Mansplainers! Stop boring your fellow adults. Try dadsplaining instead | Joel Snape

Where does the urge to mansplain come from? Hold on, please don’t rush straight to the comments to tell me; I’ve got my own theory. I think it’s about one part male privilege to five parts something more primal: a vestigial survival urge that we learn at school.

In the world of the small, awkward boy, knowing stuff is currency: grownups are impressed when you can explain the workings of a trimaran; other youths show grudging respect if you can display an in-depth knowledge of Warhammer 40k lore. This feeling never entirely leaves us, so we go out into the world stepping on endless metaphorical rakes as we mistake polite lack of interest for rapt attention. Some of us grow out of this, have it gently bullied out of us by romantic partners or learn to sense when it’s not wanted. Others never quite kick the habit and spend their lives missing stifled yawns or lecturing astrophysicists about their own fields of expertise.

I know this, because I am a (partly) reformed mansplainer. And, fellow mansplainers, I have found something better.

Dadsplaining, or the art of gently explaining things to your offspring, is one of life’s great joys. Small children are the perfect audience for the dedicated explainer of things – endlessly interested in the world, with virtually zero filter for what will be useful in later life. They are a delightful challenge for your abilities: as Albert Einstein apocryphally once said, if you can’t explain something to a five-year-old, you don’t really understand it yourself. There is also no ambiguity about whether they have lost interest; if they don’t actively yell: “Boring!” when you go overboard, they will roll their eyes and walk off, or perhaps kick you in the shins.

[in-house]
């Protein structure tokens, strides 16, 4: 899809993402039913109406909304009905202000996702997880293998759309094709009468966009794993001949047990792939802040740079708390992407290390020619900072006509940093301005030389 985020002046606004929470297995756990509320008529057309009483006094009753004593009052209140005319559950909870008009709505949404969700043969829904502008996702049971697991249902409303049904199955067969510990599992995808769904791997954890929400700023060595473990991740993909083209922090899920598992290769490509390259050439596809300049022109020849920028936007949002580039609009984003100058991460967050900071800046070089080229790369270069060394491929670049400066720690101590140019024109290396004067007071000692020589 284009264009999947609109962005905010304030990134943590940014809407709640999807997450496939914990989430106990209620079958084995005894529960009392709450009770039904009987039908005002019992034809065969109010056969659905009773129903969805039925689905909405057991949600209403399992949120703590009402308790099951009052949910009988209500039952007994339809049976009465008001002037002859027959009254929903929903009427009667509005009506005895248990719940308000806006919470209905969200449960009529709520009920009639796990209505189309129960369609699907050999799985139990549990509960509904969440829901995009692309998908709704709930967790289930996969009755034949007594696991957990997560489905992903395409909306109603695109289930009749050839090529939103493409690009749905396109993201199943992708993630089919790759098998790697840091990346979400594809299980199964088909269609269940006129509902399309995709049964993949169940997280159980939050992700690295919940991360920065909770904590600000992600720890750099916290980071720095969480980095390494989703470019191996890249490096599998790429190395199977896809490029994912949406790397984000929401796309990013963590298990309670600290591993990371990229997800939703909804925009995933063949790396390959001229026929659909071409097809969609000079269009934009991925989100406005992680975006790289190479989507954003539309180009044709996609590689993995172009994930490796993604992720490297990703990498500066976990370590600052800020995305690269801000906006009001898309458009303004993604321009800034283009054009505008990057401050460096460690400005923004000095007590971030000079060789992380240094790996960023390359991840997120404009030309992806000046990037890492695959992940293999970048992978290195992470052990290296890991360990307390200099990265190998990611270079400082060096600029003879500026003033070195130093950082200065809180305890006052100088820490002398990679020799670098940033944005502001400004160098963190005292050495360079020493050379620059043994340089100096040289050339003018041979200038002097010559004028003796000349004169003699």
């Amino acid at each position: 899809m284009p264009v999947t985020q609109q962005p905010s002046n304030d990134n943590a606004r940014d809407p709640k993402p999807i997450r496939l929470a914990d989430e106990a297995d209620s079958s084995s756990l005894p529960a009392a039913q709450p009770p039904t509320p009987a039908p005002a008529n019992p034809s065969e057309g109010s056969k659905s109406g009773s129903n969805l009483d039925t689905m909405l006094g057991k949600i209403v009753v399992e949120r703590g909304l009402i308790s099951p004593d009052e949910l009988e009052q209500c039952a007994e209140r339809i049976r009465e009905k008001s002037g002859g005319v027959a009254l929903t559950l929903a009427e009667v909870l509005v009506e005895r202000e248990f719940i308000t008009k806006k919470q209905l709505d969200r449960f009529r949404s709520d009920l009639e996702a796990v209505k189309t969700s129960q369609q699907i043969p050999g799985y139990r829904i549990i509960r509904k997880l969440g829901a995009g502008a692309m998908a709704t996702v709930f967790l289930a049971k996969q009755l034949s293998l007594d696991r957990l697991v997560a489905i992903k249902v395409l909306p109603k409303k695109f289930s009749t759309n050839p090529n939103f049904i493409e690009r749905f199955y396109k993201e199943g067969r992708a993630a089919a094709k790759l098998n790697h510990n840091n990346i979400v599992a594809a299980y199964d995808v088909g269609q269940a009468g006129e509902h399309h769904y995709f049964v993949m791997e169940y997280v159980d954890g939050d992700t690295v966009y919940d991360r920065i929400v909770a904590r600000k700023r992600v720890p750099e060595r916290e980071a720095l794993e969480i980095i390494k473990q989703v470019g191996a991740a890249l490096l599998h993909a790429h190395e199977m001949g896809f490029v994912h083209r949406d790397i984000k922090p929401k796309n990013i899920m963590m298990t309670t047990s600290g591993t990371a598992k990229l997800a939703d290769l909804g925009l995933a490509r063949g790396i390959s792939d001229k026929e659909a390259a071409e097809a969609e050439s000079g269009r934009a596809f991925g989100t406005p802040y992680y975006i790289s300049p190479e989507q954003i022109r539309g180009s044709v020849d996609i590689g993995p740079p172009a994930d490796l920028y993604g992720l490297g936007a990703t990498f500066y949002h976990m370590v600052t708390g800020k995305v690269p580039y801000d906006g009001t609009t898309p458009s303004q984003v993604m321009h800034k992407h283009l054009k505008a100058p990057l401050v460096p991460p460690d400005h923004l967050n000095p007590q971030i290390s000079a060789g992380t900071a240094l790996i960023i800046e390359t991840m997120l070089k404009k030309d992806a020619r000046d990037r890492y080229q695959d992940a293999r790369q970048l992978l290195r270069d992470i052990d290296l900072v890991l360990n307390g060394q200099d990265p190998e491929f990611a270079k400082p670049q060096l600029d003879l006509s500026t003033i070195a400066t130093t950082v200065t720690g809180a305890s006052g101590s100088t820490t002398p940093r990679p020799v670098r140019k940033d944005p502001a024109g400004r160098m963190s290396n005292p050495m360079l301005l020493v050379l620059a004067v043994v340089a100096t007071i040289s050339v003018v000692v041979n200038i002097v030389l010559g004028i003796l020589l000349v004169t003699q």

All this comes with a layer of responsibility. Sometimes it reminds you of the world’s injustices, such as when you have to start from the first principles of capitalism to explain why everyone can’t simply take whatever they want from the shops. At other moments, it exposes gaps in your knowledge and you have to admit that you don’t know how an engine works. No matter how tempting it is, you can’t make stuff up. Your only options, when you run into a brick wall, are to look it up together or to resort to the classic: “I don’t know, buddy, what do you think?”

To the dedicated dadsplainer, though, there is nothing sweeter than the sound of a child asking how the sun works, or whether fish have houses. Even the staccato: “Why?” that toddlers learn to pepper you with at the age of four or five becomes a gentle, lilting refrain. My six-year-old has learned, in that ruthless way that six-year-olds do, to exploit this, my greatest weakness. If his bedtime story is over but he is not ready to sleep, he just asks me how evolution works again; off I go like a clockwork monkey. (He knows what an achilles heel is, as I have already run him through all the PG-rated bits of the Trojan war.)

I am not telling you to have a child just so you can use a Teenage Mutant Ninja Turtles screening to deliver an impromptu lecture on Renaissance painters. What I am saying is that it’s worth considering whether there is a more receptive audience for your hard-won knowledge than the people you are boring with it. A nephew you could babysit, perhaps; a friend’s child you could distract to give them a moment’s peace; or an unruly toddler at a wedding? I will tell you, free of charge, that I am not sure how many moments of true happiness I have experienced in my life, but that holding a pudgy little hand as I walk through a park, merrily explaining the importance of proper chronometry to 18th-century shipping, is definitely among them.

I will also tell you, since I am in a dadsplaining mood, that there is a limit. However thrilling you find the challenge, and however much they demand it, you absolutely shouldn’t try to livesplain every event in Billy Joel’s We Didn’t Start the Fire to your overexuberant child. It’s a short hop from the Bay of Pigs to mutual assured destruction, after all – and there are some things you won’t want to have to explain to their mum.

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